Wire from G terminal to the ground needs to be in place on the switch.

If you move the clip to the - (negative) on the battery and touch the B terminal on the switch, it should light up.

G is going to ground
B is from battery
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Discussion Starter · #18 ·
So, all the wiring checked out - no bare wires, no rubbing, all connectors looked solid. Also did the test with the 12v test light and also no issues.

After reattaching the starter switch and the other connectors and the fuse, to my surprise the tractor started normally. Maybe some of the wires were loose, don't know, but I don't think this is an electrical issue.

I have now used it twice over 2 weeks for at least an hour each time with no issues.

Today when I went to start it, the engine would not turn over and after several tries, I could tell that the fuse blue again (the lights would not come on).

So I unplugged the starter switch, plugged it back in (not sure if that did anything), changed the fuse and to my surprise again the tractor started on the first try (but this time the engine turned over like it normally does) and again it ran for more than hour.

I did notice something strange (both today and last time) - there was an excess of fuel that was discharged from the carb in the front, so much so that there was a small puddle under the carb and it also left a spray on my shed floor.

What would cause it not to turn over - could it be the starter solenoid?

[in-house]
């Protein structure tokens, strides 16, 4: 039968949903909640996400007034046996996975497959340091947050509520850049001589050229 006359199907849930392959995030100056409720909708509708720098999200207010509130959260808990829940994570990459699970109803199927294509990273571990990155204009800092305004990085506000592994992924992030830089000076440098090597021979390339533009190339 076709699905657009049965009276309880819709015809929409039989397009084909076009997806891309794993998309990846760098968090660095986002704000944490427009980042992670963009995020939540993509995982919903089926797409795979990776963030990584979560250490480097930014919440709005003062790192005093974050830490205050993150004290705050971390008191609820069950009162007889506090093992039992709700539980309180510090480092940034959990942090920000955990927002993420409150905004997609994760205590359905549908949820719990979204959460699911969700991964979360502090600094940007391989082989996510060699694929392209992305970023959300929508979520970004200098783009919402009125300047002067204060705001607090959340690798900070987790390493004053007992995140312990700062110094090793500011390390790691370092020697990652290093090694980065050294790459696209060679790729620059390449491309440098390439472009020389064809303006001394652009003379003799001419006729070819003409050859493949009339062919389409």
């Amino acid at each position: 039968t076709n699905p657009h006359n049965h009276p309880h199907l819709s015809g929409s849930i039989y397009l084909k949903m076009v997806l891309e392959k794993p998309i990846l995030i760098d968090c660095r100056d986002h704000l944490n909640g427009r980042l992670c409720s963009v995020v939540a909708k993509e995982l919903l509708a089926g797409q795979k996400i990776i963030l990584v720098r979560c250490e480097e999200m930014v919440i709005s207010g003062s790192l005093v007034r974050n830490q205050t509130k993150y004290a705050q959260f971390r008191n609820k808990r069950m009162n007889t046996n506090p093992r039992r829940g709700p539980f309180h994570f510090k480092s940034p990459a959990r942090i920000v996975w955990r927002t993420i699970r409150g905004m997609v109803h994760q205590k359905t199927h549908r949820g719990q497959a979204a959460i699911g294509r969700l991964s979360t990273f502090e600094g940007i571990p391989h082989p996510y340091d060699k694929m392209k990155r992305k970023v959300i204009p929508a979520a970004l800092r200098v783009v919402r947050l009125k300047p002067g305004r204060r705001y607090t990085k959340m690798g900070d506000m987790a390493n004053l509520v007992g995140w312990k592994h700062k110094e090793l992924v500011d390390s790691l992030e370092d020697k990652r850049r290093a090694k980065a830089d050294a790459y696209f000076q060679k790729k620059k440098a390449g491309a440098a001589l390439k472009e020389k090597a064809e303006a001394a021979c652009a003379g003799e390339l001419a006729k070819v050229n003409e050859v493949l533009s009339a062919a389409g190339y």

What caused excess fuel discharge from the carb?
How would I know if my carb is bad? I have never cleaned it in the 20 years that I owned it.

2513030
 

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2 separate problems.
Better fix the fuel so is does not drip. Carb needs cleaning/rebuild. Dripping carb makes it easy to have a fire.

I would guess you still have a short somewhere. Or maybe neutral safety switch not making good connection when brake peddle is pushed in. Need to go back the the schematic and follow each circuit through to be sure each switch is doing what it should do.

Is there only one small wire on the starter solenoid? If so jump from positive on battery to the small connection on the solenoid and it should activate the switch inside. Click on and off as you touch the wire on and off. If it does, solenoid is good.
 

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Discussion Starter · #20 ·
Thanks again JP. Replacing the carb is something I can do...eventually :).

I've used the tractor and again it would not turn over at first, but this time no blown fuses. When turning the key to start it, all I heard is what sounded like 1 quick very, very brief turn of the engine and that's it. Your comment about the brake peddle not being pushed in intrigued me. So I modulated it a bit and the tractor started right up and run fine. So, what exactly would I need to do to determine if the issue is indeed with the brake peddle? Is it still wire related?

As far as the solenoid, do you think it's still worth pursing to see if it's bad? I mean if it's bad would it not work at all? Here's a picture BTW.

2513996